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How ICC bureaucracy squashed the De Anza LGBT community

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Once upon a time at De Anza, there was a club on campus known as the Rainbow Club, a relatively non-institutionalized space where LGBT students could safely identify while developing community. Sound like a nifty idea? It was, but it was lost in the abyss of community college turnover rates.

At a time when conservative politics are beginning to strip away the rights of the LGBT community to exist as equals within American society, LGBT associations at De Anza are more vital than ever.

The DASB and ICC proudly espouse the school’s inclusive mission statement (which refers to the students and faculty as agents of change) but do not review how the restrictive tenants in Inter-Club Council code keep some clubs from being formed and others from surviving.

Library technician and ex-adviser to the now dead Rainbow Club David Byars reaffirmed that club vitality is hindered by a two-year community college environment.

Additionally, the ICC requirement of five officers means that although there may be constant interest, it is difficult to find five people who have the time and are willing to commit.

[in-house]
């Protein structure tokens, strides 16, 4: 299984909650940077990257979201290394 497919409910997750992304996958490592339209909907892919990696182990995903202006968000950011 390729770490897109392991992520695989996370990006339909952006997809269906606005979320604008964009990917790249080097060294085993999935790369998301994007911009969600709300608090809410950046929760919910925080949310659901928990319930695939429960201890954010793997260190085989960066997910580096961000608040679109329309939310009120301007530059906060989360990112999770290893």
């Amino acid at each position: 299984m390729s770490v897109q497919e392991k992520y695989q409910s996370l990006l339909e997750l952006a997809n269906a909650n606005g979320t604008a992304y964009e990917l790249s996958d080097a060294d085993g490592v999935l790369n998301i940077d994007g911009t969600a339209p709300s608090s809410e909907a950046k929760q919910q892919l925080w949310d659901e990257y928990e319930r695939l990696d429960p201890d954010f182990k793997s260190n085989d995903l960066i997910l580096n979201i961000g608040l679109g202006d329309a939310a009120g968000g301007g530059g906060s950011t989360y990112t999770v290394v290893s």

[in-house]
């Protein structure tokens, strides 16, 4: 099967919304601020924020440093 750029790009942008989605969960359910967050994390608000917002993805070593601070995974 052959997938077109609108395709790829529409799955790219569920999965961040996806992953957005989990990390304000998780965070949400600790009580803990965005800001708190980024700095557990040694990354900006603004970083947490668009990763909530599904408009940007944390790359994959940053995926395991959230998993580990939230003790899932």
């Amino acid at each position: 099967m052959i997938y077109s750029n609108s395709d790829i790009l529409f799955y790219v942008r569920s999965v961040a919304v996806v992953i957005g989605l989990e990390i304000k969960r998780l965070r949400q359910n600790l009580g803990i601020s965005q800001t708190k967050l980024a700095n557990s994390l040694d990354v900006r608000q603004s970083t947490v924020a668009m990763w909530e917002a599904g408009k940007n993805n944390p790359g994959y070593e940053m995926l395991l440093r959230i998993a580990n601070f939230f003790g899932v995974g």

“There might be three people interested (in being officers) one quarter and two new people interested the next, but it never gets formed,” Byars said.

The amount of paperwork, bureaucratic hoops and hurdles and the busy schedule of students make it hard for clubs to get started and to maintain activeness, he said.

The Rainbow Club, when active, was a force for unity and community. In addition to field trips, movie nights, and regular meetings, “it created a space for mourning, unfortunately something that was necessary over the course of the club,” Byars said.

On Nov. 20, the club  used to hold vigils on Trans Remembrance day.

Even at De Anza, a progressive focal point, the greatest crime is not that queer students constantly face harassment on campus, but that there is seemingly no community on campus to accommodate the unique challenges that we LGBT students face outside of campus.

Currently, De Anza and other colleges do not track success rates of LGBTQ students. But clearly having a club and other social outlets allowing students to socialize with others can only encourage students to feel safe and succeed on campus.

De Anza should make creating and maintaining clubs an easier process to foster community, especially for a marginalized group that needs it.

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